Dataprep helps with joining records from different sources, eg suggesting columns from multiple tables that appear to have shared values, and thus potentially can be joined on. Theoretically a user can deal with related data without knowing the details of SQL joins.
And the resulting “recipe” for transforming input into output is “human readable” - english descriptions rather than code. This recipe can then be mapped to a Google Dataflow application and executed efficiently against very large input datasets.
Supported input formats include:
- BigQuery tables
- Files in Google Cloud Storage, in the following formats:
- CSV with single-char separators, no embedded linefeeds in columns
- linefeed-separated JSON objects
- Excel spreadsheets
Dataprep initially treats input fields as a string; Dataprep then uses heuristics to suggest suitable data-types and transformations for fields.
The supported output formats, ie destinations that transformed input data can be written to, are pretty much the same as the input formats.
The most common combination is for the input-format to be files (in CSV or JSON format) and the output to be BigQuery tables. Further transformations, analysis and reporting can then be applied to the data in BigQuery.
Using the interactive web interface to inspect input data and define transformations to apply when importing the data into BigQuery is free. The generated “recipies” can be saved for later use.
When the “recipe” generated via the interface is actually applied to a full input file (rather than just the sampled subset that the UI uses) then (to quote the official docs) this is
billed as a multiple of the execution cost (Cloud Dataprep Units) of the Cloud Dataflow job that performs the data
This multiplier is currently just 1.16, making Dataprep a very reasonable solution for one-off imports.
Data preparation can also be done in Google Data Studio.
The generated dataflow gathers data statistics as it runs, and reports them back to Dataprep; the “job results” page in dataprep shows this info as nice graphs/histograms.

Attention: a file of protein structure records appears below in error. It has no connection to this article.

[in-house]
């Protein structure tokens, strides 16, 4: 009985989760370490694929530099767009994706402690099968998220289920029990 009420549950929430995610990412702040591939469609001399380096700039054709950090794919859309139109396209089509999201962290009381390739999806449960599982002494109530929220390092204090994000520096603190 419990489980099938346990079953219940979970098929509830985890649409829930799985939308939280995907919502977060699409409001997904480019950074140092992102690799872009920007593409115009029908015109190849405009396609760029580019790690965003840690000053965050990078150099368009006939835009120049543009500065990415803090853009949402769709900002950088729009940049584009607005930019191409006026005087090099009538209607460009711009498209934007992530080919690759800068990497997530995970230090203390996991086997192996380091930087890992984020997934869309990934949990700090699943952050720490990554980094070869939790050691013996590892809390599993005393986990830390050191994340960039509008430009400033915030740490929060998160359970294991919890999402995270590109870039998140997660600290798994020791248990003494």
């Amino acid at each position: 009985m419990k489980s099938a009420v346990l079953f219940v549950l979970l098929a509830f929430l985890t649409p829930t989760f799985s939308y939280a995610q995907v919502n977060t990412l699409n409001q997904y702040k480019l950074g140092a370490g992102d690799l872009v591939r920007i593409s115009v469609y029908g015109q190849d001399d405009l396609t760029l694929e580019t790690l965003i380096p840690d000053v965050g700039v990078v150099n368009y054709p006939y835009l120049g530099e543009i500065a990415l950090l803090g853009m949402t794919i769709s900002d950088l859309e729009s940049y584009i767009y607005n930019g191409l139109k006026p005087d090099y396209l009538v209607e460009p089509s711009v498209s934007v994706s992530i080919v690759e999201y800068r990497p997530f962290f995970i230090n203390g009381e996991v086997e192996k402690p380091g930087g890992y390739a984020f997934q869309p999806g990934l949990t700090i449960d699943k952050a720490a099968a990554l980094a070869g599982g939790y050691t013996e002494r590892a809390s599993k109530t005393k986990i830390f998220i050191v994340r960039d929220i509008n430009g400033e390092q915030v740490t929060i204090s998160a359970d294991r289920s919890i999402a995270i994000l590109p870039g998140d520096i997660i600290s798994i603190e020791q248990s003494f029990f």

Summary and Opinion
As a programmer, I am often less than impressed by graphical tools that promise to achieve tasks “without programming”. There are several issues with such tools:
- the user does not need to learn general-purpose programming - but does need to learn this specific tool;
- the results usually cannot be version-controlled, reviewed, or “rolled out” to QA and production environments;
- automated testing is often not possible;
- error-handling and dealing with unusual cases is often ignored;
- and various other issues.
In the case of Dataprep, some of the steps demonstrated in the video to extract sub-fields of text strings felt ugly and unstable - a properly thought-through solution using standard code would be more stable. How versioning and reviewing of the solution, and migrating the solution between environments, is to be done is also not clear from the documentation.
However these concerns might not be critical for some use-cases; it depends upon the task. In particular, one-off imports may well benefit from the Dataprep approach. In other cases, it might be helpful for a domain expert to define an initial import, and for this to then be reimplemented as code for production use. That would also reduce concerns about the costs of using Dataprep-generated dataflow applications long-term.
The way that Dataprep works on a sample of data, and provides very quick feedback on transformations of that sample, does look very helpful. The pricing also seems very reasonable.
I will definitely discuss use of Dataprep with my DataScience colleagues next time a complex data import needs to be implemented - whether one-off or a regular production task.